Friday, February 18, 2011

Next Revolutionary stop: The Crypto-Zionist House of Saud...

Next Revolutionary stop-over: The Crypto-Zionist House of Saud...
By Pepe Escobar

Here's a crash course on how one of "our" - monarchic - dictators treats his own people during the great 2011 Arab revolt....soon to arrive to Damascus too....

The king of Bahrain, Hamad al-Khalifa, has blood on his hands after his mercenary security forces - Pakistani, Indian, Syrian and Jordanian - with no previous warning, attacked sleeping, peaceful protesters at 3 am on Thursday at the Pearl roundabout, the tiny Gulf country's version of Cairo's Tahrir Square.

In the brutal crackdown, at least five people have been killed - including a young child - and 2,000 injured, some by gunshots, two of these in critical condition. Riot police targeted doctors and medics and prevented ambulances and blood donors from reaching the Pearl roundabout. A doctor at Salmaniya hospital told al-Jazeera there was a refrigerated truck outside the hospital, which he fears the army has used to remove more dead bodies.

The resourceful Maryama Alkawaka of the Bahrain Center for Human Rights was there; "It was very violent, [the police] were not showing any mercy." An avalanche of tweets from Bahrainis denounced an "Israeli-style" sneak attack and shoot-to-kill approach. And many have denounced al-Jazeera for not having kept a live satellite link as it had in Cairo, and for implying that this was only a Shi'ite protest. The Pearl roundabout is now surrounded by nearly 100 tanks at every entrance and exit. Downtown Manama has been turned into a ghost city.

The Shi'ite opposition described it as "real terrorism". Reem Khalifa, senor editor at the opposition newspaper al-Wasat, said, "The regime forces just came and massacred a crowd of people as they slept." They had been "chanting together, shouting 'neither Sunni nor Shi'ite but Bahraini'. We have not seen this before. And this is what annoyed the government agents the most - they are always trying to divide the people ... And now the regime is spreading lies about me and other journalists who are trying to say what is happening."

Khalifa had the courage to stand up and harshly confront Bahrain's foreign minister at a press conference, totally debunking his version of events (he called the deaths "regrettable" but insisted protesters were sectarian, and armed).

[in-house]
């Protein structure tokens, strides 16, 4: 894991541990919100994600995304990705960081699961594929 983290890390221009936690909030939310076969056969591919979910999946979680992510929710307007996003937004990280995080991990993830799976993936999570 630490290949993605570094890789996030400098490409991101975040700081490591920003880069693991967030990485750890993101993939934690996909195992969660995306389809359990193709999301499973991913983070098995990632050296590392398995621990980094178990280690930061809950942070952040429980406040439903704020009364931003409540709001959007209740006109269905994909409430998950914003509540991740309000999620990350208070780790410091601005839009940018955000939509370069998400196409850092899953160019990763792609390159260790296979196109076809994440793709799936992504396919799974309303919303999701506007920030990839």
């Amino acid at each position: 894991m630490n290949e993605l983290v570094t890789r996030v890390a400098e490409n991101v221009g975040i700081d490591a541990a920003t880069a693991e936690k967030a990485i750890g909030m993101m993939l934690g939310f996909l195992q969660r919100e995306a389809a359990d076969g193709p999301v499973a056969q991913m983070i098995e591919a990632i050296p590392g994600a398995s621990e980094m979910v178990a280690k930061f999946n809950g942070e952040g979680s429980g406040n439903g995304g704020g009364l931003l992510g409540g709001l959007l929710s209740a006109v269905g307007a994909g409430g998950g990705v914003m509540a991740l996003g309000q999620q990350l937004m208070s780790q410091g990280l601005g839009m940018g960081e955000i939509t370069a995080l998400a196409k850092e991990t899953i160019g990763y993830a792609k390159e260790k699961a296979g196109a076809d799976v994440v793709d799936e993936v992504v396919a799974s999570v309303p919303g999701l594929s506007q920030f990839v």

The Gulf Cooperation Council - the scandalously wealthy club of local kingdoms which holds over US$1 trillion stashed away in foreign reserves and almost 50% of the world's proven oil reserves still underground - issued, what else, a bland statement supporting Bahrain.

Kill them, but with a velvet glove
Is Washington remotely outraged by all this? The record speaks for itself. United States Secretary of State Hillary Clinton expressed "deep concern", according to the State Department, and "urged restraint". The Pentagon said Bahrain was "an important partner"; later Secretary of Defense Robert Gates called Bahrain's Crown Prince Salman - certainly to make sure everything was dandy with the US Navy's 5th Fleet and its 2,250 personnel housed in an isolated compound inside 24 hectares in the center of Manama.

Even the New York Times was forced to acknowledge that US President Barack Obama had "yet to issue the blunt public criticism of Bahrain's rulers that he eventually leveled against President Hosni Mubarak of Egypt - or that he has repeatedly aimed at the mullahs in Iran". But he can't; after all, Bahrain's I-shot-my-people king is another usual suspect, a "pillar of the American security architecture in the Middle East", and "a staunch ally of Washington in its showdown with Iran's Shi'ite theocracy".

Under these strategic circumstances, it's hard to dismiss Lebanese political scientist and blogger at the Angry Arab website As'ad AbuKhalil, when he stresses, "The US had to plot the repression of Bahrain to appease Saudi Arabia and other Arab tyrants who were mad at Obama for not defending Mubarak to the every end."

Incidentally, Saudi Arabia's prince Talal Bin Abdulaziz - father of the billionaire darling of the West prince Al Waleed bin Talal - told the BBC there's a danger the protests in Bahrain could spill into Saudi Arabia.

It's never enough to stress Bahrain is all about Iran vs Saudi Arabia (see
All about the Pearl roundabout Asia Times Online, February 18).

The US naval base in Manama translates as a cop on the (Persian Gulf) beat. Moreover, 15% of Saudi Arabia's population is Shi'ite, living in the eastern provinces, where the oil is. That makes it very hard for Bahrainis - Shi'ite and even Sunni - to threaten the ruling, Sunni, al-Khalifa dynasty, as the House of Saud will immediately rush in with all sorts of logistical and military support.